I enjoy getting positive (read: respectful and kind) attention for my breasts. When the man I love tells me they look great, I feel great! And in the past, when I’ve had crushes on guys and caught them briefly checking me out, it felt good, too. But you know what’s creepy as hell? Your boss giving you a performance evaluation and keeping his eyes on your tits the whole time. See also: creepy uncles, friends’ creepy husbands, creepy coworkers, creepy strangers. I’m not talking about these folks noticing a nice pair of tits. There’s no harm in noticing, fellas! But there’s a difference between a momentary appreciative glance and an all-out, slobbery, intimidating stare-fest. And lest you think this just pertains to guys, know that women sometimes find large breasts extraordinarily distracting, too. When you’ve got big boobs, people sometimes find it strangely difficult to make eye contact with you, or even to listen to what you’re saying. And that doesn’t exactly make one feel confident about oneself.

3. They make your back hurt

If you haven’t got boobs, imagine strapping two sandbags to your chest for an entire 24 hours. Now try walking — in heels. Try playing basketball. Better yet, trying running. Fun? I think not. I carry a lot of tension in my upper back from the strain of keeping these things aloft. My chiropractor bills over a lifetime probably total in the tens of thousands.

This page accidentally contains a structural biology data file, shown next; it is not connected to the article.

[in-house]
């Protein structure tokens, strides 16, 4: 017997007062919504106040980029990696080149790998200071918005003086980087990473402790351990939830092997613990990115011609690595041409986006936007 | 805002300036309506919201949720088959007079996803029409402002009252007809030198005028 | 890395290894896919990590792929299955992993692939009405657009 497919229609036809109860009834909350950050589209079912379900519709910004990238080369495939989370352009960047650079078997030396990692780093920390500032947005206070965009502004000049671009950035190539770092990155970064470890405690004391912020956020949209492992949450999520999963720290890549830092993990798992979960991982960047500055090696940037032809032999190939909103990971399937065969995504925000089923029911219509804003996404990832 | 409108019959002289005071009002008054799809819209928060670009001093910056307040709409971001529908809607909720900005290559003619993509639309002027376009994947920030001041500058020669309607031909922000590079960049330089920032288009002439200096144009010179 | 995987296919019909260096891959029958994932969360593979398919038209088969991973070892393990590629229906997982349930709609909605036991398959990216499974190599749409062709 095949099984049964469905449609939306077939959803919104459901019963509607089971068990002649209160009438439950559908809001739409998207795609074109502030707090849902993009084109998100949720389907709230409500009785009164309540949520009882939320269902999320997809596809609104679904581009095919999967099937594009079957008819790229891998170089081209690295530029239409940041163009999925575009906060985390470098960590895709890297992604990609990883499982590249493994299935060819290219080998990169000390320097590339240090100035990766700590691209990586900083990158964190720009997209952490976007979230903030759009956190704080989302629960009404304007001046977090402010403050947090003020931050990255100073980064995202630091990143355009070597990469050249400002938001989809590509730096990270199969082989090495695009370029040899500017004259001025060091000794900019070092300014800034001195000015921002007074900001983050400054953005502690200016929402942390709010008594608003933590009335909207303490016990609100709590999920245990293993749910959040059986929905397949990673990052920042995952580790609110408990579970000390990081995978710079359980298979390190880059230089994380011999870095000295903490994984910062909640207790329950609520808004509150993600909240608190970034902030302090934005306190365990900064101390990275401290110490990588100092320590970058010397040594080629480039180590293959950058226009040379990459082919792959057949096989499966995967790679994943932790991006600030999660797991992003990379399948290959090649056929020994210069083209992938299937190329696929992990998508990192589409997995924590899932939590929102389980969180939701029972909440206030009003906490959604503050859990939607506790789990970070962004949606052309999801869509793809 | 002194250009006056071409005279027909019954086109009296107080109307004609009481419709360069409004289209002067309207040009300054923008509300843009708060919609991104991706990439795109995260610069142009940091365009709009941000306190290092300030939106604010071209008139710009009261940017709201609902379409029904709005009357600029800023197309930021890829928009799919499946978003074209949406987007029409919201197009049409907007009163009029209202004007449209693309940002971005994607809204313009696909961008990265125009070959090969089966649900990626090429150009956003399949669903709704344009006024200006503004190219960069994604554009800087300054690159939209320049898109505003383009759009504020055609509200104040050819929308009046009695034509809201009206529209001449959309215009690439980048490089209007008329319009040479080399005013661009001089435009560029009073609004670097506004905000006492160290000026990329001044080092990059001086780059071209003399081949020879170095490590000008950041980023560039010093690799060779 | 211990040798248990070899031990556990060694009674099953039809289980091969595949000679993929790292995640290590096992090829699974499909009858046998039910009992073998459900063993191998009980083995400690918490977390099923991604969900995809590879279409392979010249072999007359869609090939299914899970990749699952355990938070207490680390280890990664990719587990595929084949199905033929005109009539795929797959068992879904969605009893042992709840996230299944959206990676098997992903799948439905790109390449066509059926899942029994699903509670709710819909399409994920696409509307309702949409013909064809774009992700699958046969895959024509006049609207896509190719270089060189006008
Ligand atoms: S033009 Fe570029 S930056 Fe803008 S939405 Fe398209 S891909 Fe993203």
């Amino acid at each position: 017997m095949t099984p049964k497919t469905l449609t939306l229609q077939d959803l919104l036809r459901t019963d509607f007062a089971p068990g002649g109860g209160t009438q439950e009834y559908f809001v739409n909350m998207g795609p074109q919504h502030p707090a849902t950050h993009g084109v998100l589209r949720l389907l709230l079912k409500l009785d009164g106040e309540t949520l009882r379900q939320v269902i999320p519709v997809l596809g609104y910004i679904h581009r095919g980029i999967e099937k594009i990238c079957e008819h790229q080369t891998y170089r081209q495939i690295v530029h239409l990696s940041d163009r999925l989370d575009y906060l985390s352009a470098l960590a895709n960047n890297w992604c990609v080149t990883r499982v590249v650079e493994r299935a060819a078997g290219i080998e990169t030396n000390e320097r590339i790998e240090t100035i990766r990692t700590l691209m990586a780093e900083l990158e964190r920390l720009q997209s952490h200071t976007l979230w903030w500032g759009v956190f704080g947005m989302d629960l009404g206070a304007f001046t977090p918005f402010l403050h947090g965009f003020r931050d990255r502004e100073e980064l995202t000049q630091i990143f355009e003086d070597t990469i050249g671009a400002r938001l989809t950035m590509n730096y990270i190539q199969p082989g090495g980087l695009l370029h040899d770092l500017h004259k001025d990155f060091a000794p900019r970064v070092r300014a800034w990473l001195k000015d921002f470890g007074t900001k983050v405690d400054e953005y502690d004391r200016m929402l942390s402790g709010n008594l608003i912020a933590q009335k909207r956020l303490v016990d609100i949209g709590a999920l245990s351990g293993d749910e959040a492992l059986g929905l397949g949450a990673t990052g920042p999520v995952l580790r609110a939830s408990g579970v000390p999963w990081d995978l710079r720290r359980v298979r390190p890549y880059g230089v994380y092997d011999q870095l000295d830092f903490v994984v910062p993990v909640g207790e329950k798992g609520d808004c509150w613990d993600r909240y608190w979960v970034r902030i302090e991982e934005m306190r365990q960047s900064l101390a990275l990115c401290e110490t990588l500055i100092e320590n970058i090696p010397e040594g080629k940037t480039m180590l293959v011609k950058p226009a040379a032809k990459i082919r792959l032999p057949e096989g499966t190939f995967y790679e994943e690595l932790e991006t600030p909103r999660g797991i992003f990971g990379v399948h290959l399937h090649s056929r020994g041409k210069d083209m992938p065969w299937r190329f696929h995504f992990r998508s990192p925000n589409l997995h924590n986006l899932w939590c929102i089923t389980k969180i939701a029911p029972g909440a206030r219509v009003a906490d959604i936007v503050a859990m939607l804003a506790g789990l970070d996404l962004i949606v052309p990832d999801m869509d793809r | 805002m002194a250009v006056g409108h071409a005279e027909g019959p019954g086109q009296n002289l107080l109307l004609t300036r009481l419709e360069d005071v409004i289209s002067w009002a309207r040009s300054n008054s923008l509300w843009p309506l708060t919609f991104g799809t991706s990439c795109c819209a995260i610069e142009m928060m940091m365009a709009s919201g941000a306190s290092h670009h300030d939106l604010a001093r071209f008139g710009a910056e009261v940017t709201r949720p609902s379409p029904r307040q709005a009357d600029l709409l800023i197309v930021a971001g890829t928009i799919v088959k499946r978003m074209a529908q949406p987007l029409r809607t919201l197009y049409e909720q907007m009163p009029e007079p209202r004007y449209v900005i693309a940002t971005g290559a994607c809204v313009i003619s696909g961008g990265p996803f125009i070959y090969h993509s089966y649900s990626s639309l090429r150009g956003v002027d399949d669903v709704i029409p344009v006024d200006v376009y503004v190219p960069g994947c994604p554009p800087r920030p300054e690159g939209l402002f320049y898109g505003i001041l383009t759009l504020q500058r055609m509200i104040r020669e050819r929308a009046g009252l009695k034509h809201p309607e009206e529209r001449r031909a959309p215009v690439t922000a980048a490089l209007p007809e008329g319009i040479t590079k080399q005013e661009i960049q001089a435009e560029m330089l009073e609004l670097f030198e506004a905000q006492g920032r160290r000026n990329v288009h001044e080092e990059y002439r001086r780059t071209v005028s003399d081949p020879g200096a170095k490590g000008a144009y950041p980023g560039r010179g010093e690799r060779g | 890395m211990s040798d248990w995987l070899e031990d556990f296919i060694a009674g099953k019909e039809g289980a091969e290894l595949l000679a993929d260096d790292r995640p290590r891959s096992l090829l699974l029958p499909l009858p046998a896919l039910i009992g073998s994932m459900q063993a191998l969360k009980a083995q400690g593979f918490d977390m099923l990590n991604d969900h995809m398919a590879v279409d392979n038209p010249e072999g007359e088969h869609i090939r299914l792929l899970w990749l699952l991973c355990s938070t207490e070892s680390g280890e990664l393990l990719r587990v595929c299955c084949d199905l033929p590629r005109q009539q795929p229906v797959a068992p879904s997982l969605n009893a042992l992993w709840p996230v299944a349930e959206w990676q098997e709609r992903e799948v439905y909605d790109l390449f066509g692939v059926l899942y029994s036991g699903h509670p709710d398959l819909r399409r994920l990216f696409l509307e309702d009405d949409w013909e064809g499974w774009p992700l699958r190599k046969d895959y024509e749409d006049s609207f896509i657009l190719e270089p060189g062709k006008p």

4. They cost loads of money

I’m not even talking about getting a breast reduction (ouch!) or a breast lift (also ouch!) I’m talking about bras. Did you know that bras in bigger sizes are more expensive than bras in “average” sizes? Did you know that Victoria’s Secret does not serve women with large cup sizes? I shop at Jenette Bras in Los Angeles, the most magical and wondrous bra shop I’ve ever encountered (Bits of Lace in Charleston, SC, is a close second). And let me tell you something: I invest. I go once a year and spend, on average, $500 on three or four bras (depending on whether I’m raiding the sales rack or not). It’s worth it, but that’s a lot of dough to spend on over-the-shoulder boulder holders. (As a side note, Jenette herself played Pvt. Vasquez in Aliens, so you know she’s hardcore).

5. They are considered community property

This is the most serious problem with having large breasts — or, rather, with the world’s reaction to one having large breasts. When you’ve got large tits, people act as if they are objects to be commented upon, stared at, and yes, touched. I remember being a teenager and getting groped from behind by a stranger at a concert (I kicked him in the nuts) and getting grabbed from the front by a stranger at a Yankees game (I kicked him in the shin). It was scary and creepy and illegal and not at all fun. This is definitely the worst part of having big boobs.


Believe it or not, after all the complaining I’ve been doing, I still love my giant boobs. They really fill out a t-shirt, and they’re useful for balancing various objects. I assume they would also provide ample sustenance to a human child, were I to actually birth one, so I guess that’s good, too, right?

Anyhoo, the next time you see a chick with big hoo-has, consider actually making eye contact with her for awhile before you steal a glance at her rack. She may really appreciate it, you gentleman, you.


Sara Benincasa is a comedian and the author of Great and Agorafabulous!: Dispatches From My Bedroom. She tweets @sarajbenincasa and is currently on tour: dates are at SaraBenincasa.com/shows.